Scallion Pancakes Filled with Garlicky Greens and Hoisin Chicken
By Laura Cipullo, RD, CDE, CEDRD
One of my favorite cookbooks of all time is Donna Hay’s Flavours (this is spelled correctly). In this book, she shares her recipe for Spring Onion Pancakes with Hoisin Chicken. And that is what influenced this winning dish. I have never used hoisin sauce and even had a bit of a time finding it. But this recipe will treat all five senses!
5 oz. spinach (1 pre-washed bag)
2 tsp olive oil
2 cloves of minced garlic or 2 tsp Litehouse garlic
1 cup plain, all-purpose white flour
3 eggs, organic
1½ cups milk, organic
1 tbsp sesame oil
4 scallions, sliced thinly (including greens)
½ cup hoisin sauce
4 tbsp low-sodium tamari
2 tbsp sugar or honey
1 lb. of chicken cutlets, thin (pref. organic/hormone free)
¼ cup sesame seeds
Heat the olive oil and garlic over medium heat for one minute and then add the spinach. Stir and sauté until all of the spinach is wilted. Place aside with lid to keep warm.
To make the thin pancakes/crepes, place the flour, eggs, milk, and sesame oil in a bowl. Whisk well while adding the scallions. Meanwhile, heat a small frying pan over high heat and coat with peanut oil. You can use a paper towel to coat the pan with the oil, if helpful. Pour a thin coating, about ¼ cup of the mixture, into the hot pan. Swirl the pan to ensure the mixture evenly spreads out. Cook the pancake for about 2 minutes on each side until lightly browned. Coat the pan with peanut oil and stir the mix before you pour each new pancake into the frying pan. This will help to ensure the pancakes does not stick and the scallions are evenly dispersed. Keep the pancakes warm in the oven at about 200 degrees while you make the chicken.
In a small bowl mix the hoisin sauce, tamari sauce, and sugar. Heat a frying pan over the medium heat. You can easily use the same frying pan you made the pancakes in. Cook the sauce for 1 minute and add the thin chicken cutlets to the sauce. Add enough to fill the pan, allowing for sauce to cover each cutlet. Cook for about 5 minutes per side.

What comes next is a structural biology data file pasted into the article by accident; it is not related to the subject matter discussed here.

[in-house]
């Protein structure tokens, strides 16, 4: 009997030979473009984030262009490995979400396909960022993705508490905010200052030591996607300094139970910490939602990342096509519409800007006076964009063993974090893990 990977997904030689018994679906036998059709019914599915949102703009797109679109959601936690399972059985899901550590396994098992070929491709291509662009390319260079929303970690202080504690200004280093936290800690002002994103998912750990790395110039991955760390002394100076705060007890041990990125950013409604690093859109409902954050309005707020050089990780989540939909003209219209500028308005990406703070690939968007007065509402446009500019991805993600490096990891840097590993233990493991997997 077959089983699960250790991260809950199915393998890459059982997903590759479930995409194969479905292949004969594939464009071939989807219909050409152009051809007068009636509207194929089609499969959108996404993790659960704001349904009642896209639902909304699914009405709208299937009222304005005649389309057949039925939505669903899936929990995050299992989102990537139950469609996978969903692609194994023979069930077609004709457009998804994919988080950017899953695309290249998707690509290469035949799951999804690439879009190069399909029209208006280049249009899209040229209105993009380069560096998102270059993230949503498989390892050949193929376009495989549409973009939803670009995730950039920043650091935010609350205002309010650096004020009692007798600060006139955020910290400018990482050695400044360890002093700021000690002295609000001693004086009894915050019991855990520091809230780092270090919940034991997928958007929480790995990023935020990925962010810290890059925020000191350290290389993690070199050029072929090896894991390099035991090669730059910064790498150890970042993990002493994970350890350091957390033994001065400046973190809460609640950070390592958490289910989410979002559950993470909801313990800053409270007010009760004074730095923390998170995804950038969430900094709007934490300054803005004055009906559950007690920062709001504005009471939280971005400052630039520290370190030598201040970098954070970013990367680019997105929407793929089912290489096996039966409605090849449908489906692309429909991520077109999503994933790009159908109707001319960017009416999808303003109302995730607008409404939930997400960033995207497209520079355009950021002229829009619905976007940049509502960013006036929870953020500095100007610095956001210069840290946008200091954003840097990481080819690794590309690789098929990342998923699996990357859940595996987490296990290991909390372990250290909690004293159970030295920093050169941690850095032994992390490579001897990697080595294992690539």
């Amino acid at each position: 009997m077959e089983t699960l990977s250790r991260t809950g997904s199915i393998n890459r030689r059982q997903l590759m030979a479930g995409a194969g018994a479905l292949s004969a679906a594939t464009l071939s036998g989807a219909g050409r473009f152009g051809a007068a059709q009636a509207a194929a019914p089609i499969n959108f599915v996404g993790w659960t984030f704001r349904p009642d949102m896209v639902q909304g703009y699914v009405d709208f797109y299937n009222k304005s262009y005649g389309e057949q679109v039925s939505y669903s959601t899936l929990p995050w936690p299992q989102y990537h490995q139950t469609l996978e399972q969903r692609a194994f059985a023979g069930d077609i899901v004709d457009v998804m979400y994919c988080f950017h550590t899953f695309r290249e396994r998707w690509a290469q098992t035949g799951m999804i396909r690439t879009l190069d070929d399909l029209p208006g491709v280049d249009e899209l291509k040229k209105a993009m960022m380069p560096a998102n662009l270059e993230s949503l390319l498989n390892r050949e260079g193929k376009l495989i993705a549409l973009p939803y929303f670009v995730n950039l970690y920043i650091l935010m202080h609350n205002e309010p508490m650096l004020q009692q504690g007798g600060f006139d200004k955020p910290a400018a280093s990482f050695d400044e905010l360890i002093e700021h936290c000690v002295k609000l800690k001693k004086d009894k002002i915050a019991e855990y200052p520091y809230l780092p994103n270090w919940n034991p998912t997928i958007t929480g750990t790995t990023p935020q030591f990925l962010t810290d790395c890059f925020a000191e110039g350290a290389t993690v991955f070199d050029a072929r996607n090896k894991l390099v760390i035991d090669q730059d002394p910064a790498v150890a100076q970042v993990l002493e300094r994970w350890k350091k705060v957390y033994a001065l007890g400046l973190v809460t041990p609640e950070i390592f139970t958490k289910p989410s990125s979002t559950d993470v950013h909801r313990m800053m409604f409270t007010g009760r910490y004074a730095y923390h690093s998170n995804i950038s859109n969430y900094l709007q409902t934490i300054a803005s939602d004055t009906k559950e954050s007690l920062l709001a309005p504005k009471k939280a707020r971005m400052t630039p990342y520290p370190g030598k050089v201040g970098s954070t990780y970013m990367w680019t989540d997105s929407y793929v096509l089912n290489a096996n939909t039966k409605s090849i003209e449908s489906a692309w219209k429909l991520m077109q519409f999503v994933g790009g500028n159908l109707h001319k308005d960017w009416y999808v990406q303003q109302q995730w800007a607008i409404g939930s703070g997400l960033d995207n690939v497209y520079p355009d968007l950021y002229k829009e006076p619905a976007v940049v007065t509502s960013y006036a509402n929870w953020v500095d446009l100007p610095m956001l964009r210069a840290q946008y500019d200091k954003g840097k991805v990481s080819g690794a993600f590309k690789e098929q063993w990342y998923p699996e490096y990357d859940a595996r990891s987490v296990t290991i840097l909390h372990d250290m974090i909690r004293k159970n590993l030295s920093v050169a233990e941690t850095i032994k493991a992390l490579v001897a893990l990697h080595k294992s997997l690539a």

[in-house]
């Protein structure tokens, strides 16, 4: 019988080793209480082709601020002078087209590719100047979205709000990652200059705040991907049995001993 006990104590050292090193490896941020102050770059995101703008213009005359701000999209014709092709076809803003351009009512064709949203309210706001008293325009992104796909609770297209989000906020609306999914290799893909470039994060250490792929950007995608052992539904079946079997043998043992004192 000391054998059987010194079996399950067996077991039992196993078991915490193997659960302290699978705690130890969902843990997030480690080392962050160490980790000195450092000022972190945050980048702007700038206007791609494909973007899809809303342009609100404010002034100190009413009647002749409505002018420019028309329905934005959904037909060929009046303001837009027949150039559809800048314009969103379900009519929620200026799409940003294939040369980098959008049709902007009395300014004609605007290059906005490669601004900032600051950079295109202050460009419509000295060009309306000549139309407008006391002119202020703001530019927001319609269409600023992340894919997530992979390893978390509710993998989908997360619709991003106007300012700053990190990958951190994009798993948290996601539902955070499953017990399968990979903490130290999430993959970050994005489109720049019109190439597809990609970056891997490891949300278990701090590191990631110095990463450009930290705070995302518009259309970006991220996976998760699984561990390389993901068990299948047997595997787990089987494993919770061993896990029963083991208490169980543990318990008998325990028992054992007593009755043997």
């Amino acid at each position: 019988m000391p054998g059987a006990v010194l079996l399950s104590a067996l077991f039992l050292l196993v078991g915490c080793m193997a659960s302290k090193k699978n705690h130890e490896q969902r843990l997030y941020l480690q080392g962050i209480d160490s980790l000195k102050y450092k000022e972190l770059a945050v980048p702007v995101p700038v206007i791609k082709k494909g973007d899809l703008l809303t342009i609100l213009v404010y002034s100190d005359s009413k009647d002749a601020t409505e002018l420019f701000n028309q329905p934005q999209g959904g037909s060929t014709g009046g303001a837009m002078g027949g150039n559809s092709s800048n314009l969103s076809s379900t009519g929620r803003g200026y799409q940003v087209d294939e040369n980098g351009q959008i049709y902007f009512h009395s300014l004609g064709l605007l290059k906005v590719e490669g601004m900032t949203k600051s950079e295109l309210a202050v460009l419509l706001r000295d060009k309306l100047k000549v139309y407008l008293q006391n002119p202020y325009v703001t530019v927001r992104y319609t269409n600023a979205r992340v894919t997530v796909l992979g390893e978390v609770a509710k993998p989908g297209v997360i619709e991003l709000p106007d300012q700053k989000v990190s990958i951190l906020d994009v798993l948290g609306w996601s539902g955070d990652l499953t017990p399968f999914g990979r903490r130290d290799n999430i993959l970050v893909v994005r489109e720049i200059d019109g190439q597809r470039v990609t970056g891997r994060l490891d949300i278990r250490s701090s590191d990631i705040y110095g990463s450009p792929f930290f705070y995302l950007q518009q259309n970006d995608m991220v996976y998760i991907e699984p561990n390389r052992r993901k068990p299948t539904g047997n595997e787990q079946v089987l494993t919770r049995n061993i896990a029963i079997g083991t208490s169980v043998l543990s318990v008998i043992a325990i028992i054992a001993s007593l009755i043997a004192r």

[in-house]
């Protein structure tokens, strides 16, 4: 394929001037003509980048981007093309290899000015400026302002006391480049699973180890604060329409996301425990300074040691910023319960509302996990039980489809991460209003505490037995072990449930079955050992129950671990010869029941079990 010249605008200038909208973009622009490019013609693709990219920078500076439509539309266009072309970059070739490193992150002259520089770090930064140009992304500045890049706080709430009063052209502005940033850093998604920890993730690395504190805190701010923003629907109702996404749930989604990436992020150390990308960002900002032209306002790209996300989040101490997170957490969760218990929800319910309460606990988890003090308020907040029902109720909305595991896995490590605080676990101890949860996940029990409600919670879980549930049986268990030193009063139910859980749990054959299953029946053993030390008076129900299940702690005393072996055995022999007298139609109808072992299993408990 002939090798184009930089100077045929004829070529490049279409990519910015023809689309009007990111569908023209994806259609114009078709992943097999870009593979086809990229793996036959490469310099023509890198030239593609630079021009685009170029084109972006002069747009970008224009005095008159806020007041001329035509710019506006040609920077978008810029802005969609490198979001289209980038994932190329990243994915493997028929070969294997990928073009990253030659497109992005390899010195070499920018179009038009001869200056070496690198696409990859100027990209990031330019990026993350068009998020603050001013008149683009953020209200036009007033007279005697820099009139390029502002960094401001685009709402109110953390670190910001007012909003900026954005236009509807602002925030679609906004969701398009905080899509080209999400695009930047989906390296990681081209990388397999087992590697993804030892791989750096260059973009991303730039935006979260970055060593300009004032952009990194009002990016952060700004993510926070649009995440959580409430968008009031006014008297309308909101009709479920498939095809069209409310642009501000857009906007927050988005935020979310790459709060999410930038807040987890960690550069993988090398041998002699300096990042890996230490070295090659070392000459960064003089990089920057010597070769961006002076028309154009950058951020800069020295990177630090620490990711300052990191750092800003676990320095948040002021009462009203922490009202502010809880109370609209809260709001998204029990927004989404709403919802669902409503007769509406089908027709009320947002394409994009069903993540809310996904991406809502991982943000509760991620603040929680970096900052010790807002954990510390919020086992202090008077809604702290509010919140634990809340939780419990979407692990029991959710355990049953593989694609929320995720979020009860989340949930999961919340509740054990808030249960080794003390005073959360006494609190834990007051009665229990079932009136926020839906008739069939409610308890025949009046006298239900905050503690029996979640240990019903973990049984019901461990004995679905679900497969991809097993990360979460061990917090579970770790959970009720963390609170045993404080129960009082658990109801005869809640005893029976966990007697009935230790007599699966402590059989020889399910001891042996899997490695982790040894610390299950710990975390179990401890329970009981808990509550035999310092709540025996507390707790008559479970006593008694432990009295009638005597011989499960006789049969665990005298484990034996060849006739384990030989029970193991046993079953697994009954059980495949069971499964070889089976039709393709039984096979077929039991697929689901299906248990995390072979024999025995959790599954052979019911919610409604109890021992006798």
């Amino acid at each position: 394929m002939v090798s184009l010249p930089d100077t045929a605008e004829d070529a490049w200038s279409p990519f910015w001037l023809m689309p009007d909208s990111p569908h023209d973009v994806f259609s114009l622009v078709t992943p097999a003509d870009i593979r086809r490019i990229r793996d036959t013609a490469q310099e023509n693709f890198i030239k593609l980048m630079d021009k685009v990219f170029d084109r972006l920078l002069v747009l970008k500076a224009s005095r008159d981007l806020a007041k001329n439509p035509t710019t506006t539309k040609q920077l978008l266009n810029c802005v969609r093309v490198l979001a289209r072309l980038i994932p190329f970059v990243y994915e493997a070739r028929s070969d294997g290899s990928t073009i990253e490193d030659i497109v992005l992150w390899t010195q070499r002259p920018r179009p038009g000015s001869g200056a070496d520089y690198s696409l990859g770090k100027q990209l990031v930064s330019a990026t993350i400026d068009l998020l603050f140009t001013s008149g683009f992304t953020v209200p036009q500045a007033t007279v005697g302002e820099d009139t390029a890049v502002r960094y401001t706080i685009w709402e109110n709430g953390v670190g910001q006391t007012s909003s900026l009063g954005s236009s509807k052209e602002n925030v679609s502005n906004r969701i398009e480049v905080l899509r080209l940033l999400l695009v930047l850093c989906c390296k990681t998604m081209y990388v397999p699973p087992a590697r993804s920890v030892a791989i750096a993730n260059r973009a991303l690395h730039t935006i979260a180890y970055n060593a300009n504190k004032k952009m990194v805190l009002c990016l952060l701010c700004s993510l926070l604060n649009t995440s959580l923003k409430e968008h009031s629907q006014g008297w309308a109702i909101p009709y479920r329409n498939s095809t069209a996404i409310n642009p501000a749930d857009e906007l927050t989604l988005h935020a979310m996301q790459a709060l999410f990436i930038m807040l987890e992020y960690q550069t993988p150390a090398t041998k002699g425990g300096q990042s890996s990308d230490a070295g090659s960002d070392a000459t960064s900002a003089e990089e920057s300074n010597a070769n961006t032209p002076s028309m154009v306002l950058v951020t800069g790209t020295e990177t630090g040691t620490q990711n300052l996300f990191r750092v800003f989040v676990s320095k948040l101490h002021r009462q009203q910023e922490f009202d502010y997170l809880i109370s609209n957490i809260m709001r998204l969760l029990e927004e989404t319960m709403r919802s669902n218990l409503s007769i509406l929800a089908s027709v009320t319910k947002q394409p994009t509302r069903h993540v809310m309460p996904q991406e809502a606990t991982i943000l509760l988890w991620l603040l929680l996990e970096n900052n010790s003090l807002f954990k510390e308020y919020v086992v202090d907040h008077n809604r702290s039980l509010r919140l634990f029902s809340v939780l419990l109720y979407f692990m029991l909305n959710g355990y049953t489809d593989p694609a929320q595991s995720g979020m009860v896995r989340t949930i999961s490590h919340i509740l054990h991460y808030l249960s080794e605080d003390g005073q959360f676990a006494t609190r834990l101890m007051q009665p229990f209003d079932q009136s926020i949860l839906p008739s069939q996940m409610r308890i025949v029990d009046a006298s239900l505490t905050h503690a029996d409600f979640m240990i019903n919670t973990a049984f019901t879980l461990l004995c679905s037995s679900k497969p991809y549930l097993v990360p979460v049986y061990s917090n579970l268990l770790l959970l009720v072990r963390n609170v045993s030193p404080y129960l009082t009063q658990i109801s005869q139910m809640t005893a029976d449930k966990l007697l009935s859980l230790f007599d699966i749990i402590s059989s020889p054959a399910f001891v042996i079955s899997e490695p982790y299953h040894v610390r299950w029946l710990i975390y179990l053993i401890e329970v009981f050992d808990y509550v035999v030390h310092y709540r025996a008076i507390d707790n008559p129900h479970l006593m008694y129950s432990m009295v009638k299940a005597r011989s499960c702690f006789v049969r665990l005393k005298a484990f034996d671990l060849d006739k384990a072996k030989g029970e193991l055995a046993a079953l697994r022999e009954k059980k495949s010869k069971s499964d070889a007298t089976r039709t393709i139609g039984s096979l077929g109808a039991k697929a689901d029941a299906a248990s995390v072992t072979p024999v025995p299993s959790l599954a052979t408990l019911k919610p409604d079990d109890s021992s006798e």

When all of the chicken is ready, slice each cutlet a few times across its width and place on the scallion pancake. Sprinkle each cutlet with sesame seeds and scallions. Alongside the chicken, place a line of the garlicky spinach greens and then roll up.
Before you take your first bite, just notice the presentation! It’s eye candy! Smell the garlic, onions, and sweetness of the chicken’s sauce. Notice the feel of the pancake in your hand. Finger foods can be uniquely pleasurable, as they most definitely engage the sense of touch. Think of all the time and preparation that went into making this three-part meal. Were you aware of the sizzle the peanut oil made as it hit the hot pan when making the pancakes/crepes? And then, of course, take a bite of your filled pancake, notice each flavor. Do you taste sweet, sour, salty, bitter or? What does this meal remind you of? As you take your next bite, be sure you have taken a deep breath, inhaling the eating experience and exhaling the stress from the day. Your attention is now devoted to this meal. Be grateful to the famers who grew your food, to the grocery store employees who made the food available to you, and of course to yourself, for preparing the meal and feeding yourself.
Eat, Sleep, and Be in Peace.